Taking down their Particulars and Examining their Testimonials
If you’ve looked at Cosmic Variance recently you will know that has almost gone up in flames (metaphorically speaking) . The incendiary item was what I thought was a gently humorous post on the subject of recommendation letters for entry into graduate schools, which evolved to include postdoctoral positions too. This item has generated nearly a hundred comments so far, some of which are quite sensible and interesting but others worryingly vitriolic. One correspondent in particular got hold of the wrong end of the stick and proceeded to beat wildly about the bush with it, accusing academics of everything from intellectual snobbery to the Whitechapel Murders.
I’m actually quite pleased that the more extremist comments are there, as they make mine look quite sensible which they perhaps wouldn’t if they were on their own. I’ve therefore collected my thoughts here to see if they generate any reaction.
A follow-up post attempted to defuse the issue with an injection of common sense, but it remains to be seen whether this will indeed steady the ship. (I’m proud of that multiply mixed metaphor.)
The principal bone of contention is the matter of “recommendation letters” and whether a Professor should ever write negative comments when asked to recommend a student for a place on a graduate course.
In the UK we generally don’t have “recommendations” but “references” or “testimonials” which are supposed to describe the candidate’s character and abilities in a manner that is useful to those doing the recruitment. They are not meant to be written in absurdly hyperbolic terms and they are not meant to ignore any demonstrable shortcomings of the applicant. They are supposed to advise the people doing the recruitment of the suitability of the candidate in a sober, balanced and objective way. Fortunately, most students applying to graduate schools are actually rather good so there are many more positives than negatives, but if there are weaknesses in my view these must be mentioned, even this turns out to be the kiss of death to their application.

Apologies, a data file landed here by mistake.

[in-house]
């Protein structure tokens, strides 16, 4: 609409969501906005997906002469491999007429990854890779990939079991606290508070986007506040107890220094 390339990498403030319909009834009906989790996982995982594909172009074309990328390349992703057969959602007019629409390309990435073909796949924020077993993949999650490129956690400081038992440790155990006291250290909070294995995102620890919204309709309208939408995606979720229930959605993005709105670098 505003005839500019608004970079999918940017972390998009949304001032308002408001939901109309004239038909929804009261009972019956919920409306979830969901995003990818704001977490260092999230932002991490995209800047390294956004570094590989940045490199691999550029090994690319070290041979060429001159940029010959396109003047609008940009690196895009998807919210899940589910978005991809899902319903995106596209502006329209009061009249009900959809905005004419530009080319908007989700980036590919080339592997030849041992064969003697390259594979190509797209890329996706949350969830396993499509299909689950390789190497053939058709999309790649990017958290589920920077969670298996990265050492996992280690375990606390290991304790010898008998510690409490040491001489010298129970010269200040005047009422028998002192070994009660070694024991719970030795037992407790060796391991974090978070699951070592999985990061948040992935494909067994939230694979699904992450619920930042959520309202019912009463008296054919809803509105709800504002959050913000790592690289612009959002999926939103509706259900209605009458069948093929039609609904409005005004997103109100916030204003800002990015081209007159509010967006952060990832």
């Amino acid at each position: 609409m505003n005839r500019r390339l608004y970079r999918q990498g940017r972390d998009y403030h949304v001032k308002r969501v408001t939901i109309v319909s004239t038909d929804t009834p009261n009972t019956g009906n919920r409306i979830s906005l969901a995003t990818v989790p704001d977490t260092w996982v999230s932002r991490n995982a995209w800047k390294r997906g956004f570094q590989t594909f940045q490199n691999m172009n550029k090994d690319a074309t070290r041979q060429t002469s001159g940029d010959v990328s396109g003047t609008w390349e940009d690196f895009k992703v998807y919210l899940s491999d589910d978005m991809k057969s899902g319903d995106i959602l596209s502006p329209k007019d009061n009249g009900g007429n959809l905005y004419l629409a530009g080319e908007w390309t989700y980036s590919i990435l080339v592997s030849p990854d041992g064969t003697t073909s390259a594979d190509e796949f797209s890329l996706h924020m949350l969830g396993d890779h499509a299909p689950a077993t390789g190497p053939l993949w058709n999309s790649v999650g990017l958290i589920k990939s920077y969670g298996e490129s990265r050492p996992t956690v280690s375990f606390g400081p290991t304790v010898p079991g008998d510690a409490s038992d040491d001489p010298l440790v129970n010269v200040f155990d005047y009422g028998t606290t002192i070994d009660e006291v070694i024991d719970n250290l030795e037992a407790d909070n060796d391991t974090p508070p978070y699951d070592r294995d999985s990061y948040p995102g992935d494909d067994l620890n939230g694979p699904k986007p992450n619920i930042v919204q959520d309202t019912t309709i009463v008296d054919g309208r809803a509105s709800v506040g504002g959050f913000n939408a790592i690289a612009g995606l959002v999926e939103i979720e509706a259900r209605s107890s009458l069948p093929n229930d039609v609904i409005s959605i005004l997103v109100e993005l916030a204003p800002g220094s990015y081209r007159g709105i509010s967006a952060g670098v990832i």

Another objection is to recommendation letters that include statements of the form Aaron is better than Brenda but not as good as Charlie. I don’t object at all to the idea of a reference that includes some form of ordering like this. Since there are inevitably more applicants than places the panel will have to make a ranking, so why not help them by giving your input? After all, you know the candidates better than the panel does.
The point is that the referee is not only providing a service for the student but also for the recruiting school. On this basis, it is, I think, perfectly valid to include negative points as long as they can be justified objectively.
British professors are often criticized by our colleagues over the pond for writing very reserved recommendation letters, but having one year received references from a US institution on behalf of 4 different students who were all apparently the best student that institution had ever had in physics, I think I prefer the old-fashioned British understatement.